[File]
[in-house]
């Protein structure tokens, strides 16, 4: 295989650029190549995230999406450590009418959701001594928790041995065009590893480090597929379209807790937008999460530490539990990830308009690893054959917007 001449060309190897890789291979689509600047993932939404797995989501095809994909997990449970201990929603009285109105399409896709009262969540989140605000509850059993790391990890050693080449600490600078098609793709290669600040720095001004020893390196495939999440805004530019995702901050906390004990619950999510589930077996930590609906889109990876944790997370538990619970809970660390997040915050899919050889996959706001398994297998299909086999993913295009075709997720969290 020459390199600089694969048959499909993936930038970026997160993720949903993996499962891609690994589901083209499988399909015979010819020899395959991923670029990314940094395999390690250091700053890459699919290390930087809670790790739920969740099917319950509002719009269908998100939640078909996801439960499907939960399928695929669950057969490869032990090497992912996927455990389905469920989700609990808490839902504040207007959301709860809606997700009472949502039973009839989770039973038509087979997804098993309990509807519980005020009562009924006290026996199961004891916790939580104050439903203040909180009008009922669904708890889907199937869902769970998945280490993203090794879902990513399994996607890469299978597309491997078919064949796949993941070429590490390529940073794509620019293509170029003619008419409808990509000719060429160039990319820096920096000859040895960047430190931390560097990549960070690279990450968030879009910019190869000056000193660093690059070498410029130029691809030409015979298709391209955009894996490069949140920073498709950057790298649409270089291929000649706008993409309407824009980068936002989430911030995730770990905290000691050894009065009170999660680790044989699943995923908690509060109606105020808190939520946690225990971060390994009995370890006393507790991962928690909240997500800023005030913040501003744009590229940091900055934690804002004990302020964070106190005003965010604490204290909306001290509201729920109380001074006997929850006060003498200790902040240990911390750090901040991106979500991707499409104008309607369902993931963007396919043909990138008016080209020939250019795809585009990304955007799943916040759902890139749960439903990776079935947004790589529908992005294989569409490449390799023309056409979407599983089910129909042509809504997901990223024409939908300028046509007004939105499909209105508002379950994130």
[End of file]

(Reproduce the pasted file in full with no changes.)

[in-house]
């Protein structure tokens, strides 16, 4: 295989650029190549995230999406450590009418959701001594928790041995065009590893480090597929379209807790937008999460530490539990990830308009690893054959917007 001449060309190897890789291979689509600047993932939404797995989501095809994909997990449970201990929603009285109105399409896709009262969540989140605000509850059993790391990890050693080449600490600078098609793709290669600040720095001004020893390196495939999440805004530019995702901050906390004990619950999510589930077996930590609906889109990876944790997370538990619970809970660390997040915050899919050889996959706001398994297998299909086999993913295009075709997720969290 020459390199600089694969048959499909993936930038970026997160993720949903993996499962891609690994589901083209499988399909015979010819020899395959991923670029990314940094395999390690250091700053890459699919290390930087809670790790739920969740099917319950509002719009269908998100939640078909996801439960499907939960399928695929669950057969490869032990090497992912996927455990389905469920989700609990808490839902504040207007959301709860809606997700009472949502039973009839989770039973038509087979997804098993309990509807519980005020009562009924006290026996199961004891916790939580104050439903203040909180009008009922669904708890889907199937869902769970998945280490993203090794879902990513399994996607890469299978597309491997078919064949796949993941070429590490390529940073794509620019293509170029003619008419409808990509000719060429160039990319820096920096000859040895960047430190931390560097990549960070690279990450968030879009910019190869000056000193660093690059070498410029130029691809030409015979298709391209955009894996490069949140920073498709950057790298649409270089291929000649706008993409309407824009980068936002989430911030995730770990905290000691050894009065009170999660680790044989699943995923908690509060109606105020808190939520946690225990971060390994009995370890006393507790991962928690909240997500800023005030913040501003744009590229940091900055934690804002004990302020964070106190005003965010604490204290909306001290509201729920109380001074006997929850006060003498200790902040240990911390750090901040991106979500991707499409104008309607369902993931963007396919043909990138008016080209020939250019795809585009990304955007799943916040759902890139749960439903990776079935947004790589529908992005294989569409490449390799023309056409979407599983089910129909042509809504997901990223024409939908300028046509007004939105499909209105508002379950994130």